USA Politics: The Crisis of the Republican Party – New York Times Editorial

NEW YORK TIMES EDITORIAL – 18 October 2019 

In the summer of 1950, outraged by Joseph McCarthy’s anti-Communist inquisition, Margaret Chase Smith, a Republican senator from Maine, stood to warn her party that its own behavior was threatening the integrity of the American republic.

“I don’t want to see the Republican Party ride to political victory on the four horsemen of calumny — fear, ignorance, bigotry and smear,” she said. “I doubt if the Republican Party could — simply because I don’t believe the American people will uphold any political party that puts political exploitation above national interest. Surely, we Republicans aren’t that desperate for victory.”           

Senator Smith surely knew her “Declaration of Conscience” would not carry the day. Her appeal to the better angels of her party was not made in the expectation of an immediate change; sometimes the point is just to get people to look up. In the end, four more years passed before the bulk of the Republican Party looked up and turned on Senator McCarthy — four years of public show trials and thought policing that pushed the country so hard to the right that the effects lasted decades. The problem with politicians who abuse power isn’t that they don’t get results. It’s that the results come at a high cost to the Republic — and to the reputations of those who lack the courage or wisdom to resist.

The Republican Party is again confronting a crisis of conscience, one that has been gathering force ever since Donald Trump captured the party’s nomination in 2016. Afraid of his political influence, and delighted with his largely conservative agenda, party leaders have compromised again and again, swallowing their criticisms and tacitly if not openly endorsing presidential behavior they would have excoriated in a Democrat. Compromise by compromise, Donald Trump has hammered away at what Republicans once saw as foundational virtues: decency, honesty, responsibility. He has asked them to substitute loyalty to him for their patriotism itself.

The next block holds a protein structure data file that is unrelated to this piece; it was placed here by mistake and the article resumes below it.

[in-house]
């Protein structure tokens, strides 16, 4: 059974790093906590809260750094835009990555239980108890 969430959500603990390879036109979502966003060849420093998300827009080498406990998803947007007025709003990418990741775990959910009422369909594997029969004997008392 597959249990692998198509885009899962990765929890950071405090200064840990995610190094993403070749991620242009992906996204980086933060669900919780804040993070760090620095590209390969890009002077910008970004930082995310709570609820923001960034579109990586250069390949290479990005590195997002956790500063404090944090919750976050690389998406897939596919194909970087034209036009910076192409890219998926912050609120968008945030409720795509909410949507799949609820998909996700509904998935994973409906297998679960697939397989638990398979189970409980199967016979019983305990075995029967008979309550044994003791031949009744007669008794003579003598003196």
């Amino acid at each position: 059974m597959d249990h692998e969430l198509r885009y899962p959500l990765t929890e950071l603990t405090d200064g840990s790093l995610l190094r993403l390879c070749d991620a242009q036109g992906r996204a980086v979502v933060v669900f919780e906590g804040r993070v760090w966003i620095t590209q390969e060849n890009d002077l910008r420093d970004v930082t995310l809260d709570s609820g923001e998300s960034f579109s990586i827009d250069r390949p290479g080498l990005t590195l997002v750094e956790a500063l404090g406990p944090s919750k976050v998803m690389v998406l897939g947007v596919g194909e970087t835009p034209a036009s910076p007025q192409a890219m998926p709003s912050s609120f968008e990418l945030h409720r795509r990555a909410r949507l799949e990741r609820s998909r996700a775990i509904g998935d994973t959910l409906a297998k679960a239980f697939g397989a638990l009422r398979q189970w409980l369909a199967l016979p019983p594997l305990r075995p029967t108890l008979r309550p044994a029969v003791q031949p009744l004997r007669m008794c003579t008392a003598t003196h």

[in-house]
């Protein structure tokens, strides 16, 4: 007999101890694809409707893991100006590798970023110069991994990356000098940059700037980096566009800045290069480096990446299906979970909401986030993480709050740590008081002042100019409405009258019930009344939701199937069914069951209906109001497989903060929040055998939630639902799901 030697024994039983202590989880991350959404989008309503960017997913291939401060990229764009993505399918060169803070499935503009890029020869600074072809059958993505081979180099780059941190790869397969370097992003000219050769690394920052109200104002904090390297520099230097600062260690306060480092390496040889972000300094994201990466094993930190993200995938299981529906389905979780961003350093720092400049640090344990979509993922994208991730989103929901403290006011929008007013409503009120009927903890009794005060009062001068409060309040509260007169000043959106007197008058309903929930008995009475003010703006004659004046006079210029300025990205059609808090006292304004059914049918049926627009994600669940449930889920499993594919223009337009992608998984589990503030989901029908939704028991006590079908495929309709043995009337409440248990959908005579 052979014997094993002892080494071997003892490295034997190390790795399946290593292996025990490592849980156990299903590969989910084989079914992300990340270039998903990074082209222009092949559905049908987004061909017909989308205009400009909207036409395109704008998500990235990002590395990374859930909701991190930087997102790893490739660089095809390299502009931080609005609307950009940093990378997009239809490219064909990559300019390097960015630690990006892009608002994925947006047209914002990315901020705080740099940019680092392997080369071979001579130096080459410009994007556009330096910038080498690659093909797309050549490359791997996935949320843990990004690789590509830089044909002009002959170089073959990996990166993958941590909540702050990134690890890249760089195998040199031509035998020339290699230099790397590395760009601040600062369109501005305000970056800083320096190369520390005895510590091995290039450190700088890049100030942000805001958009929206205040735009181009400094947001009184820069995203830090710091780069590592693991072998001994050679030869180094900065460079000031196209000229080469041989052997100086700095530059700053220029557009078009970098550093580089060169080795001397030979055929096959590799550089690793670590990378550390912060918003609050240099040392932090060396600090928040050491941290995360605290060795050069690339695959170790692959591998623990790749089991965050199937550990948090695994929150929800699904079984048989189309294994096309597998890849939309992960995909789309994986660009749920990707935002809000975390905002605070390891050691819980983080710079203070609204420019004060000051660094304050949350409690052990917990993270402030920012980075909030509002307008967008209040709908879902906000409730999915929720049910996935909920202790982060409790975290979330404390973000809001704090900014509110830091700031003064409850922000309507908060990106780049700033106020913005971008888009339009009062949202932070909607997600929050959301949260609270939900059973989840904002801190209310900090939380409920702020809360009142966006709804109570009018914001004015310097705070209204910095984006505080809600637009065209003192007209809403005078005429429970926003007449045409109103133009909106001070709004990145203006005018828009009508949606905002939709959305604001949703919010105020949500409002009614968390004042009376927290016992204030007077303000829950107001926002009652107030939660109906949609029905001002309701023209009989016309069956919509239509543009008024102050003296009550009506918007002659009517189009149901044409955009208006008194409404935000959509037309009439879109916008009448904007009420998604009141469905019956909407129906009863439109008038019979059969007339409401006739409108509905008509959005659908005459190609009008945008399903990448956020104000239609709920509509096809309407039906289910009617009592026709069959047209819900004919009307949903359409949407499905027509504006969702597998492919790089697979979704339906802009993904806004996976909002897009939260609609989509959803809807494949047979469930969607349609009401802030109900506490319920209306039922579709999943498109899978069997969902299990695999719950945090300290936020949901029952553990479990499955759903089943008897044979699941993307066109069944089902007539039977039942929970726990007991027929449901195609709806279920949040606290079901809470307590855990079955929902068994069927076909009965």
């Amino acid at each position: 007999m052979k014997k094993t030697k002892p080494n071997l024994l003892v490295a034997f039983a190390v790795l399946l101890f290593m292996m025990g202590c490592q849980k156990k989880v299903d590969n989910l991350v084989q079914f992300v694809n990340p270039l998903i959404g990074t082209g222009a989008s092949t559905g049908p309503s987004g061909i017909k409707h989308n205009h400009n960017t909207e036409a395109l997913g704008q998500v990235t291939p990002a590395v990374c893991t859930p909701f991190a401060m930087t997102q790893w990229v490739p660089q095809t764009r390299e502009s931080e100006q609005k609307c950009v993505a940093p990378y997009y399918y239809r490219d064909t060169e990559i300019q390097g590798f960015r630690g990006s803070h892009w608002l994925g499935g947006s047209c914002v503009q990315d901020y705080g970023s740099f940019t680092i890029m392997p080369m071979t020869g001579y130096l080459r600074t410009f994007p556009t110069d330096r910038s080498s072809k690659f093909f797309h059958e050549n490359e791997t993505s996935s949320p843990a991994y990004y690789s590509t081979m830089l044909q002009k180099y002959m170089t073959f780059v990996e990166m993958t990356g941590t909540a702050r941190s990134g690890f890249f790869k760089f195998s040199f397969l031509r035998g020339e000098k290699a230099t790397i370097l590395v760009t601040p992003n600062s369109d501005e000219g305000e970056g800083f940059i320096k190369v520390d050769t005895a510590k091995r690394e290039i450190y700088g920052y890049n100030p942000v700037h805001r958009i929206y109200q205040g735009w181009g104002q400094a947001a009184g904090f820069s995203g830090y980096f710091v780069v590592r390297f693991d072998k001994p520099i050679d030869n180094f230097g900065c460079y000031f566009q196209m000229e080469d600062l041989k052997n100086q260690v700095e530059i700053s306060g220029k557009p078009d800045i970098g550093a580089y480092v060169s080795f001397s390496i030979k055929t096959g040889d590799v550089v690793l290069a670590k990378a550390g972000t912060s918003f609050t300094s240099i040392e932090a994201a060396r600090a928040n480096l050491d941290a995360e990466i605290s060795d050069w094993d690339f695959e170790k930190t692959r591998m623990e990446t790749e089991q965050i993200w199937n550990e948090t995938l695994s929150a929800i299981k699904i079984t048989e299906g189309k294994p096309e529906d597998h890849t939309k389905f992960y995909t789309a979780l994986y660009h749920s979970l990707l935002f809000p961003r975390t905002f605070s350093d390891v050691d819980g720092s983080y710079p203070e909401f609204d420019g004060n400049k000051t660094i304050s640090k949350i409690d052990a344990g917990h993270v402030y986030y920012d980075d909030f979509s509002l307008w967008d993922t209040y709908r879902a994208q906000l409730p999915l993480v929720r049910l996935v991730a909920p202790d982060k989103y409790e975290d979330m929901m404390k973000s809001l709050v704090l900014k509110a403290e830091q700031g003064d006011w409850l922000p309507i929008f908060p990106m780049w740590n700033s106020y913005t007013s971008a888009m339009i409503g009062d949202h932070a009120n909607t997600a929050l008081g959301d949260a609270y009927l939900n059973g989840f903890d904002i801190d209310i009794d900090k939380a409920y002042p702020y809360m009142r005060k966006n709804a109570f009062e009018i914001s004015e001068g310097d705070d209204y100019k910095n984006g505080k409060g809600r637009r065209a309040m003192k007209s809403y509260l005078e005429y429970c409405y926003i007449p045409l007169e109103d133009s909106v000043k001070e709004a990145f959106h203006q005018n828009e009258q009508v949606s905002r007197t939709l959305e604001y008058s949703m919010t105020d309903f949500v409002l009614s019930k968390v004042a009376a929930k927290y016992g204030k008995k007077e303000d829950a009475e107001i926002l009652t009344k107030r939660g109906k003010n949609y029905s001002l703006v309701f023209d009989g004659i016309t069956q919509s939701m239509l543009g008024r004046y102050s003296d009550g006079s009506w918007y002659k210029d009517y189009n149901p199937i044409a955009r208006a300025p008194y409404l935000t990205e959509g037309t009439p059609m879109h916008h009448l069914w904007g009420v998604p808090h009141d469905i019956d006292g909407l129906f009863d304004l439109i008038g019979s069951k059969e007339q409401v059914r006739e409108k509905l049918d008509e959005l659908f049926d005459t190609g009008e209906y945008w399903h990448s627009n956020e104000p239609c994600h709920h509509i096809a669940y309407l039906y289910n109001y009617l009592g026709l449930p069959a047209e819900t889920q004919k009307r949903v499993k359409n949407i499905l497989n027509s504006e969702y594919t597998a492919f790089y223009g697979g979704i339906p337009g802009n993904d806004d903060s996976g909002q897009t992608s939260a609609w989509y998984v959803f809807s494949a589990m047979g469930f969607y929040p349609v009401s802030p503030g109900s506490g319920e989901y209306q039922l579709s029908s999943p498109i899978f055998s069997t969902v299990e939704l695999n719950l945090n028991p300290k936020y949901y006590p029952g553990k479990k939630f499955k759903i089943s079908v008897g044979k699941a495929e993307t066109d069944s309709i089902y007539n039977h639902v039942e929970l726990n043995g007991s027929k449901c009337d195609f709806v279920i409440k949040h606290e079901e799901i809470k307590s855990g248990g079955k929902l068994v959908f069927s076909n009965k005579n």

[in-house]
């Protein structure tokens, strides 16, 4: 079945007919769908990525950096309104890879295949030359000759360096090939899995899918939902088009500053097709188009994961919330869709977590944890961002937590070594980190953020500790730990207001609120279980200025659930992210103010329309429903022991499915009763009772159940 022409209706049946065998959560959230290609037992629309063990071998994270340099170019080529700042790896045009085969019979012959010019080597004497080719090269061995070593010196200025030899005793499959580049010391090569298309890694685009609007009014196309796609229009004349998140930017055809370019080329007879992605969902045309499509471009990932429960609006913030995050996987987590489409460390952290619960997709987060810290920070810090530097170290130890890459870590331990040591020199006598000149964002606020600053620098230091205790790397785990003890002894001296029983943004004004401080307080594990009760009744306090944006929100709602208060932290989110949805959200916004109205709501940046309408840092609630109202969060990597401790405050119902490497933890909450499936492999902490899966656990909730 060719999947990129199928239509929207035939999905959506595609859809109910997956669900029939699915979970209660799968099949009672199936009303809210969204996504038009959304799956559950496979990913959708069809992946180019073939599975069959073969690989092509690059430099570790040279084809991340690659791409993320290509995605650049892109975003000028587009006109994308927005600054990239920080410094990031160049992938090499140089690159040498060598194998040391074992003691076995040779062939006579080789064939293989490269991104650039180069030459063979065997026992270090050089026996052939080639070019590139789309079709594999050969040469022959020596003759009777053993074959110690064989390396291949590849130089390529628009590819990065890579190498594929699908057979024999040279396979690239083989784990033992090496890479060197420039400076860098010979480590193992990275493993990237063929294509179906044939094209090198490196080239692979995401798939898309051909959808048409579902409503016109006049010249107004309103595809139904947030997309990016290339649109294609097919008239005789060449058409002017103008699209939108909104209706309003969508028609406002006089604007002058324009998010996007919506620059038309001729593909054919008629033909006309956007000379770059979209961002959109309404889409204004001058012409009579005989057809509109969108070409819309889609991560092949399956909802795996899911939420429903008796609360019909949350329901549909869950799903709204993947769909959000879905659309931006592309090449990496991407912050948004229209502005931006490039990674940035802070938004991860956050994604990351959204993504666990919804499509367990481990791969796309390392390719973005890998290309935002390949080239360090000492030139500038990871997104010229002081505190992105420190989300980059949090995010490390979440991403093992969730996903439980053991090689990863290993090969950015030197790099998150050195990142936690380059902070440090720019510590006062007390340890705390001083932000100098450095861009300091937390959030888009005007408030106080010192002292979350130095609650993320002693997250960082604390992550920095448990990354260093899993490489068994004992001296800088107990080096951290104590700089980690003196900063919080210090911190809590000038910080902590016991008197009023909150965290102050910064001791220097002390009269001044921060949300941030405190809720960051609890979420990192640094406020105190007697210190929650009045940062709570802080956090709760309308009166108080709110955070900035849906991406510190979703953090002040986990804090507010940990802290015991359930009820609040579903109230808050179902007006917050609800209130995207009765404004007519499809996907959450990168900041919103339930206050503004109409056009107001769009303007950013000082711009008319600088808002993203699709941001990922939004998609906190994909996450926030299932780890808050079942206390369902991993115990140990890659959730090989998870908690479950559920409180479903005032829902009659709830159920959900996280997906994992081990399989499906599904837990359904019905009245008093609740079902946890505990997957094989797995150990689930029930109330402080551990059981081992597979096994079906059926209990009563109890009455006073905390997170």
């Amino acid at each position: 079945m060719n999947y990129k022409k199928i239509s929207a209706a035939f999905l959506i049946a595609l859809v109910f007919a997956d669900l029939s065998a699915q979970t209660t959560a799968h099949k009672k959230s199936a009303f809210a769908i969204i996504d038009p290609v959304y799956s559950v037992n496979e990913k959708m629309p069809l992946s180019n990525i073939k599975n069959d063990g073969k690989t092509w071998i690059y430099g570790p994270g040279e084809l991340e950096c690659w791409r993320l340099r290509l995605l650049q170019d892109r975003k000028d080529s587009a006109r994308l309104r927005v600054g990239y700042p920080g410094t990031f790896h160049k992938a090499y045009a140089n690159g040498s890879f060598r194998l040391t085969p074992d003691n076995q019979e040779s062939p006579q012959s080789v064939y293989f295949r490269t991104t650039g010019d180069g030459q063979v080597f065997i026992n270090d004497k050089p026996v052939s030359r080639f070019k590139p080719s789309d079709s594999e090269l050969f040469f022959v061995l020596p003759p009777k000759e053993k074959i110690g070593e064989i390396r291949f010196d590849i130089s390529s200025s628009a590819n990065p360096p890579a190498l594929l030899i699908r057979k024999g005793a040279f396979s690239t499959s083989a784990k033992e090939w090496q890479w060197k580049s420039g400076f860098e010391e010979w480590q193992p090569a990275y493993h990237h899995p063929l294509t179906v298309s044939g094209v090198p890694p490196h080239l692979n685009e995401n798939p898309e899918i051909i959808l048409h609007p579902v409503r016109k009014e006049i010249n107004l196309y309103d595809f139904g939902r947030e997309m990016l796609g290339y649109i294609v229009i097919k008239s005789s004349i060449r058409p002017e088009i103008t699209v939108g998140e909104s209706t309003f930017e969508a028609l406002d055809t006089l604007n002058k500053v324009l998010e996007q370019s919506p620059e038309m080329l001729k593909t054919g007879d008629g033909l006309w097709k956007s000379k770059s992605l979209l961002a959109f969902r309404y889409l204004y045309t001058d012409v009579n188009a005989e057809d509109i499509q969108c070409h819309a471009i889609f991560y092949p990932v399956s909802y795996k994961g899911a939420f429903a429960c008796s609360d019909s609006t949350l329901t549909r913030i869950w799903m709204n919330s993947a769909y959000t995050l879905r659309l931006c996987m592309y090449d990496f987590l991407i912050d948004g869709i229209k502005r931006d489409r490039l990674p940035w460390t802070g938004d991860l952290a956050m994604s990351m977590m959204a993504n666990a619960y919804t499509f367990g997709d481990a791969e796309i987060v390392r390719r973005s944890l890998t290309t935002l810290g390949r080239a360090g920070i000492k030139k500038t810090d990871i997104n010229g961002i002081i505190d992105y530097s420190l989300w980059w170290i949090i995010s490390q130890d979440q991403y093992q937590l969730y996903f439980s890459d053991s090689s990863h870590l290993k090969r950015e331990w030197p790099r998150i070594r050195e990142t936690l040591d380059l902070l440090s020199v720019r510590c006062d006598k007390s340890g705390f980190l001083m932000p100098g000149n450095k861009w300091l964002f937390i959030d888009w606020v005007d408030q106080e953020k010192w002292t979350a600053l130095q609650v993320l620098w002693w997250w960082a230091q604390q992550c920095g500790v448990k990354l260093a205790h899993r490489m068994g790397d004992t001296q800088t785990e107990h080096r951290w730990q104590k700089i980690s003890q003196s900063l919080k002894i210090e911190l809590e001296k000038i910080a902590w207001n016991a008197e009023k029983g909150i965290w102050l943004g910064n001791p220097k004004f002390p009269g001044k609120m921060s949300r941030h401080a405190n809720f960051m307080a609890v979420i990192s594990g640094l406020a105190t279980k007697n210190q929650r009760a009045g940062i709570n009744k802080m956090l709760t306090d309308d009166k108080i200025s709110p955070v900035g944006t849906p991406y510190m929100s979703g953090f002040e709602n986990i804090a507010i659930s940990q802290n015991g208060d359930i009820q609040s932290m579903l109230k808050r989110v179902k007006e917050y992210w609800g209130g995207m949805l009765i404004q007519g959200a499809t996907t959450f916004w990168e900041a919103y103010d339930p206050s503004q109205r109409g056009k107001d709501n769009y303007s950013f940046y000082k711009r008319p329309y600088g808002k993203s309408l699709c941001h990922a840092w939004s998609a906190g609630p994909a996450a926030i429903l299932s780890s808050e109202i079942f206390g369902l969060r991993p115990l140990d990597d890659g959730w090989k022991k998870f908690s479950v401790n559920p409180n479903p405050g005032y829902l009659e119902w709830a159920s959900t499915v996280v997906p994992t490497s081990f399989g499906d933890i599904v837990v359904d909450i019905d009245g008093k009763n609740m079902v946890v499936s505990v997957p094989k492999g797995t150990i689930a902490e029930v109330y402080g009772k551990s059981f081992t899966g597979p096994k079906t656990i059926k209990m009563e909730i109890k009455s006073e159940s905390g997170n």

Mr. Trump privately pressed Ukraine to serve his political interests by investigating a political rival, former Vice President Joe Biden, as well as by looking into a long-debunked conspiracy theory about Democratic National Committee emails that were stolen by the Russians. Mr. Trump publicly made a similar request of China. His chief of staff, Mick Mulvaney, said publicly on Thursday that the administration threatened to withhold military aid from Ukraine if it did not help “find” the D.N.C. servers.

These attempts to enlist foreign interference in American electoral democracy are an assault not only on our system of government but also on the integrity of the Republican Party. Republicans need to emulate the moral clarity of Margaret Chase Smith and recognize that they have a particular responsibility to condemn the president’s behavior and to reject his tactics.

Some have already done so. On Friday, John Kasich, the former Ohio governor, said that Mr. Mulvaney’s comments convinced him that the impeachment inquiry should move forward. Representative Justin Amash of Michigan had already called for impeachment, though he felt it necessary to leave the party as a consequence.

There was a time when Republicans like Senator Chuck Grassley of Iowa said that soliciting foreign election assistance would be improper. But most congressional Republicans have taken to avoiding such questions as the evidence against Mr. Trump has piled up. Mr. Trump still feels so well-protected by his party that he has just named his own golf resort as the site for the next Group of 7 summit in 2020, a brazen act of self-dealing.